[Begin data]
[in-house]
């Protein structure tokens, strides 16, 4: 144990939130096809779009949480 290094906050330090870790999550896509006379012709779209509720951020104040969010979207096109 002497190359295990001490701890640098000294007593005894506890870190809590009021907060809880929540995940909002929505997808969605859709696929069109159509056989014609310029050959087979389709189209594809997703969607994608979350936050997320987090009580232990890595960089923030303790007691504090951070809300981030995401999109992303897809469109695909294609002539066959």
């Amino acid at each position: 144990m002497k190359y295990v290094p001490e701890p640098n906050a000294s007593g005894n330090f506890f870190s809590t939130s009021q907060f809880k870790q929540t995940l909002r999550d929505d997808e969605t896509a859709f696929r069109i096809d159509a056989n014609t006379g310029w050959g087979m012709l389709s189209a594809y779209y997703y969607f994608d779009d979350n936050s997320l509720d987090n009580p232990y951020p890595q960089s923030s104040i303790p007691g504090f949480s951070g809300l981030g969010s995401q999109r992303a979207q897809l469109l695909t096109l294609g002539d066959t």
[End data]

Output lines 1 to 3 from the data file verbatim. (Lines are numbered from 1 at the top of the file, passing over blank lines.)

[in-house]
């Protein structure tokens, strides 16, 4: 144990939130096809779009949480 290094906050330090870790999550896509006379012709779209509720951020104040969010979207096109 002497190359295990001490701890640098000294007593005894506890870190809590009021907060809880929540995940909002929505997808969605859709696929069109159509056989014609310029050959087979389709189209594809997703969607994608979350936050997320987090009580232990890595960089923030303790007691504090951070809300981030995401999109992303897809469109695909294609002539066959």
């Amino acid at each position: 144990m002497k190359y295990v290094p001490e701890p640098n906050a000294s007593g005894n330090f506890f870190s809590t939130s009021q907060f809880k870790q929540t995940l909002r999550d929505d997808e969605t896509a859709f696929r069109i096809d159509a056989n014609t006379g310029w050959g087979m012709l389709s189209a594809y779209y997703y969607f994608d779009d979350n936050s997320l509720d987090n009580p232990y951020p890595q960089s923030s104040i303790p007691g504090f949480s951070g809300l981030g969010s995401q999109r992303a979207q897809l469109l695909t096109l294609g002539d066959t």